Simon Black –
In Peter Senge’s (1994) work on ‘Systems Thinking’ and change he observes that often things (including behaviour) appear to “grow worse before it grows better”. He suggests that this happens because we start to see underlying issues more clearly. For us, those issues were previously either unmentionable, unnoticed or just not a priority.
This bubbling up of negativity, challenge and expectation can cause despair – we start seeing the dangers of the iceberg lurking below the waterline. Conservation scientists are often accused of seeing the bleak side of things – and maybe this is why. Also, other people might not like a challenge to ‘the way things are done around here’, whether that is how an team has always operated, how local communities do things, or how a government department prioritises its work and budgets. Don’t be discouraged!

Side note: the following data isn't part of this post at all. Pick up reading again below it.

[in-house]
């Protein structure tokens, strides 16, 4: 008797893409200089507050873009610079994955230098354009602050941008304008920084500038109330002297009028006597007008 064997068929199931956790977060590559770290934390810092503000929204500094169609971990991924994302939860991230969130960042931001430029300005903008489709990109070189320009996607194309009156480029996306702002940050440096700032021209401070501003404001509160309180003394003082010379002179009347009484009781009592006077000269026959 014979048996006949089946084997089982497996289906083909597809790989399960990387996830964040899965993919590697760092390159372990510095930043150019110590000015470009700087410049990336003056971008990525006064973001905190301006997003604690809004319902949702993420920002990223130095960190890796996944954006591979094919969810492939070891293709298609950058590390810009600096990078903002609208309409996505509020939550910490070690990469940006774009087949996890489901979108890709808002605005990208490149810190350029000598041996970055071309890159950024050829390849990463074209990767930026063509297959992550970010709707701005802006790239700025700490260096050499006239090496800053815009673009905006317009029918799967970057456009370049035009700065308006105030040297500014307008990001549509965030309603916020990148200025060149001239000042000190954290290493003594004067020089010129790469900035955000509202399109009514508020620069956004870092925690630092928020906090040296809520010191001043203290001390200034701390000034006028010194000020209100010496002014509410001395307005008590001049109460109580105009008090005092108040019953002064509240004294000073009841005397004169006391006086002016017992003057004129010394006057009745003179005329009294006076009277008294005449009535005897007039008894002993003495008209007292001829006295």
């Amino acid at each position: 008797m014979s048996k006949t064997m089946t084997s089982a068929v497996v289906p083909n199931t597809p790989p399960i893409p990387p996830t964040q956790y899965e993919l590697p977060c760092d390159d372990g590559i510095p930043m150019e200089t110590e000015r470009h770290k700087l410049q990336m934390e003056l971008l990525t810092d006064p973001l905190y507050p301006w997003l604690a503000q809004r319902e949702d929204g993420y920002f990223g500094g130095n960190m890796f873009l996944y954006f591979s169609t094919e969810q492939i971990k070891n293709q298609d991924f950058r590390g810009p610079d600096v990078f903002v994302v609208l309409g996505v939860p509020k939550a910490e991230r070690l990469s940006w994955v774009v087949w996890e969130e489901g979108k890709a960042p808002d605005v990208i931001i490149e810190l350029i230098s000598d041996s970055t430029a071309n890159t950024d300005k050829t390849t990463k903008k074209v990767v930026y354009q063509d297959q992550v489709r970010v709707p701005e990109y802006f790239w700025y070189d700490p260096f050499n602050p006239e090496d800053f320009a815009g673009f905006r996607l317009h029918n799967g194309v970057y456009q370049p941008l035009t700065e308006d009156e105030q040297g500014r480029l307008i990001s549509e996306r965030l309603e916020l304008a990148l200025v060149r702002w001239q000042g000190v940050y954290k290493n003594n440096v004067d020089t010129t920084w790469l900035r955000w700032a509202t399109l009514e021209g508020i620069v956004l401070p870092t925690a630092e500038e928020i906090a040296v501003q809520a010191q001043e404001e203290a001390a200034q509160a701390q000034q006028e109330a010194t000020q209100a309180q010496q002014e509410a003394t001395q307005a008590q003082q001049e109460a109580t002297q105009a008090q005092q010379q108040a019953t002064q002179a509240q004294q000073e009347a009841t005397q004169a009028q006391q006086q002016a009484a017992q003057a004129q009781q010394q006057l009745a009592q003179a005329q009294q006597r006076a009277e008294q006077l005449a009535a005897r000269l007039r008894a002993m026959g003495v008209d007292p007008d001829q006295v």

Resistance is a measure that things can get better; formerly ‘undiscussable’ problems have simply risen to the surface – things can now change! As Senge notes, taking things forward might mean that an occasional toe will be stepped upon. But keep experimenting, keep building a better understanding of what is needed and keep seeking solutions to make things better.
Senge P. (1990) The Fifth Discipline: The Art and Practice of the Learning Organisation, Doubleday, New York.
Senge, P. (1994) The Fifth Discipline Fieldbook, Nicholas Brealey Publishing, London.